By Tiffany Y. Latta
The Heritage Center of Clark County will get $150,000 to help repair and preserve the 124-year-old historic building on South Fountain Avenue.
Clark County commissioners voted unanimously Wednesday evening to contribute $75,000 toward the project. The Convention and Facilities Authority will also provide $75,000 in matching money for repairs.
“There’s has been a lot of work on the building … and it just needs to be improved,” Commissioner John Detrick said. “It’s making it a better facility and will preserve it for the next generation.”
Clark County Administrator Nathan Kennedy said the funds will be used to restore a building that has had issues with water damage, clogged gutters and other problems.
“Water has always been a problem. It’s probably the biggest problem. (The money will be used) basically to resolve issues with water damage over the years and add LED lighting,” Kennedy said.
Kennedy said Heritage Center officials believe adding LED lighting will save money.
He also said most of the funds are going to be spent on gutters and maintenance. Kennedy said clogged gutters has caused visible structural damage, adding passersby can see bricks out of place on the building.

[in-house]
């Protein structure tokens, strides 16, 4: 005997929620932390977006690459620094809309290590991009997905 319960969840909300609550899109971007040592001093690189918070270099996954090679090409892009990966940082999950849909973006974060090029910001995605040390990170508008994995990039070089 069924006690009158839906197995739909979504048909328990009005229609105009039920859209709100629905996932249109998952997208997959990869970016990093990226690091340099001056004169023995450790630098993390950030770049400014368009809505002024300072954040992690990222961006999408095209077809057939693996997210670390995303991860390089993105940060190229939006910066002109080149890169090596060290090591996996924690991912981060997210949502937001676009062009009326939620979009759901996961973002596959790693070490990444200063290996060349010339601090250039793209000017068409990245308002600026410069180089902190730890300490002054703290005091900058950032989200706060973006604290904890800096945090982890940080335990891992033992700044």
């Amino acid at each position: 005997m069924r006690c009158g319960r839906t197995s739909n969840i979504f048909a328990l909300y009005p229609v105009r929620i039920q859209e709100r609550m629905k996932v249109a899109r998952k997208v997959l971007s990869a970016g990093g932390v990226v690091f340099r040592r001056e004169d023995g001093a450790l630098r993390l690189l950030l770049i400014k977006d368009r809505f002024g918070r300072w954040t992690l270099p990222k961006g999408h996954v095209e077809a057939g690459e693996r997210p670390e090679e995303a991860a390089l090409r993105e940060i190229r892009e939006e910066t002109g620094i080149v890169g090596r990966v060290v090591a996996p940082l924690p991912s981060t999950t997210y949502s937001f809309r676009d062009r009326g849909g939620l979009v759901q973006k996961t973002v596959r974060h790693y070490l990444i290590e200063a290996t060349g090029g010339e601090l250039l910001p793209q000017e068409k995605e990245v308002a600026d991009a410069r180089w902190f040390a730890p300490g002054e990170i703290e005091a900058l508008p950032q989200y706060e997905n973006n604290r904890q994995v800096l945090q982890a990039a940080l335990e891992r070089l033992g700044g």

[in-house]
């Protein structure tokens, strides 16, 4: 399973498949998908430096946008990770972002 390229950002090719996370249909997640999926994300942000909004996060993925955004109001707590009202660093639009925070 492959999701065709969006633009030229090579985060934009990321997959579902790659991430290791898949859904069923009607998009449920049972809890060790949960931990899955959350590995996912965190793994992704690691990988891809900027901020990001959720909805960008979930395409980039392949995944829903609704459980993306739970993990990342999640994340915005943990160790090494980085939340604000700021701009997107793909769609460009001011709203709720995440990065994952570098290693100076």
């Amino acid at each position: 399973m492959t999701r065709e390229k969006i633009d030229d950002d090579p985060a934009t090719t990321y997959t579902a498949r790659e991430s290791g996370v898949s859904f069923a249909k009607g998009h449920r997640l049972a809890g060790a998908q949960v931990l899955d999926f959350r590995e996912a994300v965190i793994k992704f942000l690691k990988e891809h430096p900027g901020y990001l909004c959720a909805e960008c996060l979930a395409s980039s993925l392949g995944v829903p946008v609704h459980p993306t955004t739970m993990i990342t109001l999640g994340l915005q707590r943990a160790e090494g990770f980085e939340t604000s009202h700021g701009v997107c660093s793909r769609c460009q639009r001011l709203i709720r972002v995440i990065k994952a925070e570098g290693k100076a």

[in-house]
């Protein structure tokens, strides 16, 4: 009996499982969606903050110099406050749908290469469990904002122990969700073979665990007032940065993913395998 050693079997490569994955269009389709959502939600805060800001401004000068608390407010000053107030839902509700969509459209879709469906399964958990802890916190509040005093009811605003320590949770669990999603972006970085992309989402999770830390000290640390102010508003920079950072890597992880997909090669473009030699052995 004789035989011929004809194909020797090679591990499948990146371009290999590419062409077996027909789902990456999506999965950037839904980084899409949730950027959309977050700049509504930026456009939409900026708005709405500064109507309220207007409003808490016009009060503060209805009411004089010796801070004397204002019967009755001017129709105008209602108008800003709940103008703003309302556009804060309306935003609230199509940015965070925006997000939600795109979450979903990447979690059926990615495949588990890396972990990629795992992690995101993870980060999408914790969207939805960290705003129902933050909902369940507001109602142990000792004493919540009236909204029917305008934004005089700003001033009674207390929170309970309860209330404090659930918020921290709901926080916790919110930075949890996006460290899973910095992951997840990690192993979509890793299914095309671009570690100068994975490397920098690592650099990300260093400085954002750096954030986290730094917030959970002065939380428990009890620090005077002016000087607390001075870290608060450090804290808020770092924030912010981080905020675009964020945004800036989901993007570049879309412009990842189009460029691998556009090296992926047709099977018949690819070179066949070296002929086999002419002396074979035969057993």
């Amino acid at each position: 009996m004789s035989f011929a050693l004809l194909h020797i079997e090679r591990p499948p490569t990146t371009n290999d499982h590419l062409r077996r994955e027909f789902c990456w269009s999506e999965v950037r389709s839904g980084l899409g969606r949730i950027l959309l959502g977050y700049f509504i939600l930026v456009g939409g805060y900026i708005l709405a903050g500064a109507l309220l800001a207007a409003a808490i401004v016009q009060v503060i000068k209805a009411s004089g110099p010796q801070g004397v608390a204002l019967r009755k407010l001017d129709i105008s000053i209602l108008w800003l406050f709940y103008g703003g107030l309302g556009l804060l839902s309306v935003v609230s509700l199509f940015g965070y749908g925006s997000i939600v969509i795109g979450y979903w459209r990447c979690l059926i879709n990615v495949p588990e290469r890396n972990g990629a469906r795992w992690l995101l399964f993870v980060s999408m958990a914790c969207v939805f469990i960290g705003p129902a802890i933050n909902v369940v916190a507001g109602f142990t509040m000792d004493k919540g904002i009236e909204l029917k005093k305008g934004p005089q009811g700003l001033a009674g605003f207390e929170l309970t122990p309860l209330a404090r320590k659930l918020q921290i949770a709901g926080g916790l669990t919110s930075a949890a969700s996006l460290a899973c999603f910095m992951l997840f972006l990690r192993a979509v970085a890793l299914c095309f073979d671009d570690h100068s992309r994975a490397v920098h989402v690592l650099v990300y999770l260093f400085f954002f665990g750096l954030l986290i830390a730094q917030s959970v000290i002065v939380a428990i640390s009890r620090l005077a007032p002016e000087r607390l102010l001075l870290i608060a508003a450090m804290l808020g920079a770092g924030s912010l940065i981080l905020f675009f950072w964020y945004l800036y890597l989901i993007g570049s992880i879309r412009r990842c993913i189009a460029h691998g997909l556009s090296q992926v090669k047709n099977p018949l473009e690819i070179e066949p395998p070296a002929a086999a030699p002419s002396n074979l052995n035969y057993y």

CFA Chairman Matthew Kridler said the board is pleased to work on the project with the county commissioners.
“It’s very important to the community,” he said.
The authority has provided money in the past to the Heritage Center and other facilities, such as the Clark County Fairgrounds.
The independent organization receives $300,000 to $400,000 a year from hotel and motel taxes.
He said CFA board members set aside money to help facilities in need, but never have enough to help all of them.
“We look at different facilities that need help that bring in tourism,” Kridler said.
Roger Sherrock, chief executive officer for the Heritage Center, thanked the commissioners and CFA for their support.
He said bricks and mortar on the building have deteriorated and needed to be repaired. He also said new LED lighting in the parking lot will use less wattage than the current lights. The lighting is expected to last about 10 to 15 years.
Sherrock said the maintenance on the building is something that will be needed on the more than 50,000-square-foot structure at least every three or four years.
“It’s not routine maintenance,” Sherrock said. “Every few years a building that size and that age is going to have to need substantial repairs.”
Staying with the story
The Springfield News-Sun covers construction projects around Clark County.